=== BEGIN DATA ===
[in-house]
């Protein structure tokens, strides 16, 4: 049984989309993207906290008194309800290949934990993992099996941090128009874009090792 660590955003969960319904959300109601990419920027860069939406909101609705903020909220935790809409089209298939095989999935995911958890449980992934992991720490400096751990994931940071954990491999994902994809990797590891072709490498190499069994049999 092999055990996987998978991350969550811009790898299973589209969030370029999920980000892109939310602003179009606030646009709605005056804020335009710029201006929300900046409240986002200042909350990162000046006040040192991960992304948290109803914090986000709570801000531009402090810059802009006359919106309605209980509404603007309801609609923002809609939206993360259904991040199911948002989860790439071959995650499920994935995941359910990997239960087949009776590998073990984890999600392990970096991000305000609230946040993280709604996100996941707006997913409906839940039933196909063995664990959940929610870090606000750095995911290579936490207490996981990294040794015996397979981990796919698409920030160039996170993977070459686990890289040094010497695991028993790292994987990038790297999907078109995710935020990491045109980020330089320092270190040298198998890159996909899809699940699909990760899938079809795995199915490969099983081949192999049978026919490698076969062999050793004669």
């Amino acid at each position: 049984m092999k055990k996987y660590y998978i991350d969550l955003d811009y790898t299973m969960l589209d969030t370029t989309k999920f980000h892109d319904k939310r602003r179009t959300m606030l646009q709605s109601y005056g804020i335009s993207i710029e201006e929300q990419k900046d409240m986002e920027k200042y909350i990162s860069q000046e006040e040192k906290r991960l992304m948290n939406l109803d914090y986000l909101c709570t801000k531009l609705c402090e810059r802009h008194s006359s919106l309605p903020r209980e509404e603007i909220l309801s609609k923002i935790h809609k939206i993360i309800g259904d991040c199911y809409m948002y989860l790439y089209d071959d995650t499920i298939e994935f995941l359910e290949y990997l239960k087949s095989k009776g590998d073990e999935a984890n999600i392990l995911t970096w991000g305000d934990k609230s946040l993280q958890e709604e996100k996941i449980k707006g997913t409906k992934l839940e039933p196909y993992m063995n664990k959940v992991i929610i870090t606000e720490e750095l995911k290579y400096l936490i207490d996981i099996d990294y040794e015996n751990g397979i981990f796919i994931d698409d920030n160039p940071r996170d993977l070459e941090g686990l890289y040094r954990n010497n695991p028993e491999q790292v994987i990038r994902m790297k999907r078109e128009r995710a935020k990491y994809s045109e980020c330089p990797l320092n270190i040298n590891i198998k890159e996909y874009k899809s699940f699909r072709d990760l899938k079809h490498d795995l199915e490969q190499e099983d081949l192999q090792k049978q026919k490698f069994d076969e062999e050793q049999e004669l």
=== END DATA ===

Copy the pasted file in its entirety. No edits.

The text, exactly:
[in-house]
């Protein structure tokens, strides 16, 4: 049984989309993207906290008194309800290949934990993992099996941090128009874009090792 660590955003969960319904959300109601990419920027860069939406909101609705903020909220935790809409089209298939095989999935995911958890449980992934992991720490400096751990994931940071954990491999994902994809990797590891072709490498190499069994049999 092999055990996987998978991350969550811009790898299973589209969030370029999920980000892109939310602003179009606030646009709605005056804020335009710029201006929300900046409240986002200042909350990162000046006040040192991960992304948290109803914090986000709570801000531009402090810059802009006359919106309605209980509404603007309801609609923002809609939206993360259904991040199911948002989860790439071959995650499920994935995941359910990997239960087949009776590998073990984890999600392990970096991000305000609230946040993280709604996100996941707006997913409906839940039933196909063995664990959940929610870090606000750095995911290579936490207490996981990294040794015996397979981990796919698409920030160039996170993977070459686990890289040094010497695991028993790292994987990038790297999907078109995710935020990491045109980020330089320092270190040298198998890159996909899809699940699909990760899938079809795995199915490969099983081949192999049978026919490698076969062999050793004669």
């Amino acid at each position: 049984m092999k055990k996987y660590y998978i991350d969550l955003d811009y790898t299973m969960l589209d969030t370029t989309k999920f980000h892109d319904k939310r602003r179009t959300m606030l646009q709605s109601y005056g804020i335009s993207i710029e201006e929300q990419k900046d409240m986002e920027k200042y909350i990162s860069q000046e006040e040192k906290r991960l992304m948290n939406l109803d914090y986000l909101c709570t801000k531009l609705c402090e810059r802009h008194s006359s919106l309605p903020r209980e509404e603007i909220l309801s609609k923002i935790h809609k939206i993360i309800g259904d991040c199911y809409m948002y989860l790439y089209d071959d995650t499920i298939e994935f995941l359910e290949y990997l239960k087949s095989k009776g590998d073990e999935a984890n999600i392990l995911t970096w991000g305000d934990k609230s946040l993280q958890e709604e996100k996941i449980k707006g997913t409906k992934l839940e039933p196909y993992m063995n664990k959940v992991i929610i870090t606000e720490e750095l995911k290579y400096l936490i207490d996981i099996d990294y040794e015996n751990g397979i981990f796919i994931d698409d920030n160039p940071r996170d993977l070459e941090g686990l890289y040094r954990n010497n695991p028993e491999q790292v994987i990038r994902m790297k999907r078109e128009r995710a935020k990491y994809s045109e980020c330089p990797l320092n270190i040298n590891i198998k890159e996909y874009k899809s699940f699909r072709d990760l899938k079809h490498d795995l199915e490969q190499e099983d081949l192999q090792k049978q026919k490698f069994d076969e062999e050793q049999e004669l």